People v. Reyes

52 Cal. App. 4th 975, 61 Cal. Rptr. 2d 39 (1997)

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People v. Reyes

California Courts of Appeal
52 Cal. App. 4th 975, 61 Cal. Rptr. 2d 39 (1997)

Facts

A person matching the description of Ramiro Jaime Reyes (defendant) was seen reaching through the open window of a truck owned by Michael Conlon in the middle of the night. Reyes was later stopped for speeding. When the police searched the vehicle, they found property belonging to Conlon. Conlon confirmed that the property was stolen from his truck. Reyes claimed he had found the property on the side of the road while high and assumed it was garbage. Reyes was charged with vehicular burglary and receiving stolen property, but the burglary charge was dismissed because there was no evidence that the truck had been locked. At trial for the receiving-stolen-property charge, Reyes provided evidence of his long history of substance abuse and his intoxication on the night of the incident. Reyes also sought to introduce a psychologist’s testimony that his history of substance abuse and mental illness showed that he lacked the required element of knowledge that the property was stolen. However, under California law, evidence of a mental illness was admissible only to disprove a defendant’s specific intent. Because the crime of receiving stolen property was a general-intent crime, the trial court excluded the psychologist’s testimony about Reyes’s mental illness as irrelevant. Reyes was convicted and appealed.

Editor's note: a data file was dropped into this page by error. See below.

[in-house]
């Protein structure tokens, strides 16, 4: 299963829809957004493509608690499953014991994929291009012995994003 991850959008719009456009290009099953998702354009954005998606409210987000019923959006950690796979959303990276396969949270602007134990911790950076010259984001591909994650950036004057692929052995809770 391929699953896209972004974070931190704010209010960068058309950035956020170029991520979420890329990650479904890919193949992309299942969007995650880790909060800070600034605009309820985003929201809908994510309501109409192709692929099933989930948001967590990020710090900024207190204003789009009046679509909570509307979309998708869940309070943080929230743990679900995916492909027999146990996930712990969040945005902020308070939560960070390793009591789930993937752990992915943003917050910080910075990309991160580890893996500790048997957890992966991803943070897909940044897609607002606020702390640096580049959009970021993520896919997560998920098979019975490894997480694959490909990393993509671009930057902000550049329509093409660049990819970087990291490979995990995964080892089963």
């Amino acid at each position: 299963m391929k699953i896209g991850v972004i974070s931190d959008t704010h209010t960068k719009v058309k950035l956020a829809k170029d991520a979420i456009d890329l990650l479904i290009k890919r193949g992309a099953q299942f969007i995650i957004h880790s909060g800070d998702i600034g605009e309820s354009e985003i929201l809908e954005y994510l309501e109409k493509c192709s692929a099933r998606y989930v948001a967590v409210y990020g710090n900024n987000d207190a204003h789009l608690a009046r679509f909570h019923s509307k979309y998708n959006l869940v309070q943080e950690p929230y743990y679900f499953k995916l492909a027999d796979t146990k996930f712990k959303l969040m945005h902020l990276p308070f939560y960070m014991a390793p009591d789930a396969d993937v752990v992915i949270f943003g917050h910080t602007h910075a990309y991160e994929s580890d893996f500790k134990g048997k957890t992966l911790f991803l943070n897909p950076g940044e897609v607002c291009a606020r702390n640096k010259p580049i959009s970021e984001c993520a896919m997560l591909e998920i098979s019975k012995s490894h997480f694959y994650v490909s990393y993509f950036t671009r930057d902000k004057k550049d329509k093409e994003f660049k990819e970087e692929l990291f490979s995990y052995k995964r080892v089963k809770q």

Rule of Law

Issue

Holding and Reasoning (Huffman, J.)

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